Cracking the Code for Digital Success

The first ever EU Code Week was born from a desire to show young people how they could change the world with technology. The event has grown apace: last year, more than 150,000 people took part in 4,000 events across 37 countries. And this year, 42 countries have planned coding events and activities.

It’s cheering to see an event which celebrates computer science gaining momentum. What it shows is that coding is for everyone. You might not plan to be an app designer or an ICT engineer, but in our digital world, understanding what lies behind the devices we use every day is as essential as understanding the principles of electricity. Digital skills are useful in all types of jobs; from editor to designer, from banking to manufacturing. In fact, an estimated 90% of jobs now require some level of computer skills.

And it’s clear now that computer science education cannot remain a perk for a select few. Enabling every single student to access digital skills training is also an economic imperative.

Digital skills are vital for European economies to benefit from new technologies which improve productivity and boost growth. Without an adequately-skilled workforce, the digital economy will quickly grind to a halt.

In its Digital Single Market strategy, the European Commission highlighted concern over the predicted shortage of 825,000 ICT professionals by 2020 for this very reason, and has promised to focus its attention on the increasing need for digital skills in the upcoming Digital Skills Taxonomy and through DG Employment’s Skills Strategy.

The time to act is now. Member states should recognize the importance of computer science education for every student and act accordingly. Recent research conducted by European Schoolnet shows that sixteen EU countries have already done this by integrating coding into their curricula at some level. France, Spain, and Poland now have coding on the timetable, while England made headlines in 2014 when it introduced compulsory computing science lessons.

But on the whole, progress still varies wildly across member states. And this threatens to widen an already-deep divide between the digital “haves” and the “have-nots.”

To prevent this, national policymakers should implement comprehensive frameworks for incorporating computer science into national curricula in a systematic way. Meanwhile, the EU can demonstrate its support by including high-level ICT competencies within the European framework on key competences for lifelong learning – the EU’s recommendation for the knowledge, skills and attitudes every European citizen should possess.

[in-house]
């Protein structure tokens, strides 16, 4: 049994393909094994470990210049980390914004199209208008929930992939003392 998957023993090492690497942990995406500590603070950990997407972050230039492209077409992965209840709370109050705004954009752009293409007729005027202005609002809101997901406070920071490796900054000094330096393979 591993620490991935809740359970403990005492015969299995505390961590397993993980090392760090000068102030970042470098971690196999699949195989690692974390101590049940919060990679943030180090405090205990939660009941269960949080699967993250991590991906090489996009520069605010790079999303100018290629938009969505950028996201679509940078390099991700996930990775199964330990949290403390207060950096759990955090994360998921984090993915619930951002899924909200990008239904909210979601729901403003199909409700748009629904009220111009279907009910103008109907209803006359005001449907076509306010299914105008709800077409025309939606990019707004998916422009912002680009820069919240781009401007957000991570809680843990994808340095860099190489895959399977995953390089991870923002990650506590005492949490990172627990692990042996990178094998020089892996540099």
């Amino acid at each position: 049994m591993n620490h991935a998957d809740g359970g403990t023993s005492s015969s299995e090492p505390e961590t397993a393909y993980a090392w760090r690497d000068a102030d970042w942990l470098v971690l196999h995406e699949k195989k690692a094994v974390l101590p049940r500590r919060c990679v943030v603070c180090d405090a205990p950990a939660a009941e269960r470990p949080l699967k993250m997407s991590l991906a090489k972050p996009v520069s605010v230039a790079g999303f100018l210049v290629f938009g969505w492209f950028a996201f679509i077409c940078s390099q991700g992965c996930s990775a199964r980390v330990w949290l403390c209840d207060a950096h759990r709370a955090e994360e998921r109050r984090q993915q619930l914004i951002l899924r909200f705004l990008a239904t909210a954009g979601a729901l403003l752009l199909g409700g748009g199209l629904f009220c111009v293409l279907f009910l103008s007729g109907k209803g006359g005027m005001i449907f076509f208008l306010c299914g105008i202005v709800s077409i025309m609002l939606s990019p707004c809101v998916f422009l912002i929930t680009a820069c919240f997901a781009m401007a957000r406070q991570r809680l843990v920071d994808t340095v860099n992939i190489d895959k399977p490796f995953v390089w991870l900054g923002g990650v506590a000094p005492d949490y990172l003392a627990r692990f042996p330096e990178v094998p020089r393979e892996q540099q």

But technology is only as good as the “instructions” that come with it. So we need to ensure that reform of curricula is accompanied by the right support, training and resources for teachers.

Thirteen EU countries currently provide some such form of training. But just as fast as technology evolves, so must the professional education programs for teachers. To ensure that teachers can deliver ICT curricula with confidence, policymakers must create frameworks which support teachers on an ongoing basis with training and resources. The tech industry can step in here to lend a hand, by providing blueprints for effective technology deployment and use, for instance.

These are steps which should be taken today to have an impact tomorrow. But reform takes time. And in the meantime, more students risk being left behind.
That’s why it’s also essential to support initiatives which develop students’ digital skills beyond the four walls of the classroom. Programs such as CoderDojo, our Microsoft YouthSpark partner, not only teach kids how to code, they also focus on mentorship, encouraging every child to pass on the skills they’ve learnt to others.

Paying it forward is something we believe in strongly at Microsoft. As long-time supporters of the European Commission’s Grand Coalition for Digital Jobs and a founding member of the European Coding Initiative, we believe that collaboration between the tech industry, policymakers and educators is the key to fostering Europe’s future pool of digital talent and closing the skills gap. You can read more about what we’re up to during Code Week here – we encourage everyone to get involved, get coding, and open their eyes to a whole new world of digital possibilities.


Sylvie Laffarge
Director Philanthropies Europe

Sylvie Laffarge is Director of Philanthropies Europe. She joined Microsoft in 2006 and currently leads Microsoft's YouthSpark and Technology for Good efforts across Europe, driving alignment with European public policy priorities around issues related to youth, employment, digital skills, entrepreneurship, and CSR. Launched in 2012, Microsoft YouthSpark is a global, company-wide initiative designed to create opportunities for three hundred million youth around the world. Through partnerships with governments, nonprofits and businesses, its aim is to empower youth to imagine and realize their full potential by connecting them with greater education, employment, and entrepreneurship opportunities. Sylvie previously held leadership and external representation roles in numerous CSR, ICT policy and trade associations and non-profits in Brussels, on the subject of youth employment, ICT and skills. Prior to joining Microsoft she led the corporate community relations office for The Walt Disney Company. She pioneered Disney's community affairs strategy in Europe and was instrumental during her 17 year tenure in developing the company's strong socially responsible profile. Sylvie Laffarge brought relevance to Disney's donation portfolio and initiated signature programs such as Disney's Compassionate Program, Disney VoluntEARS and the DisneyHand effort in Europe. Sylvie Laffarge is a graduate and post-graduate of the University of La Sorbonne in Paris.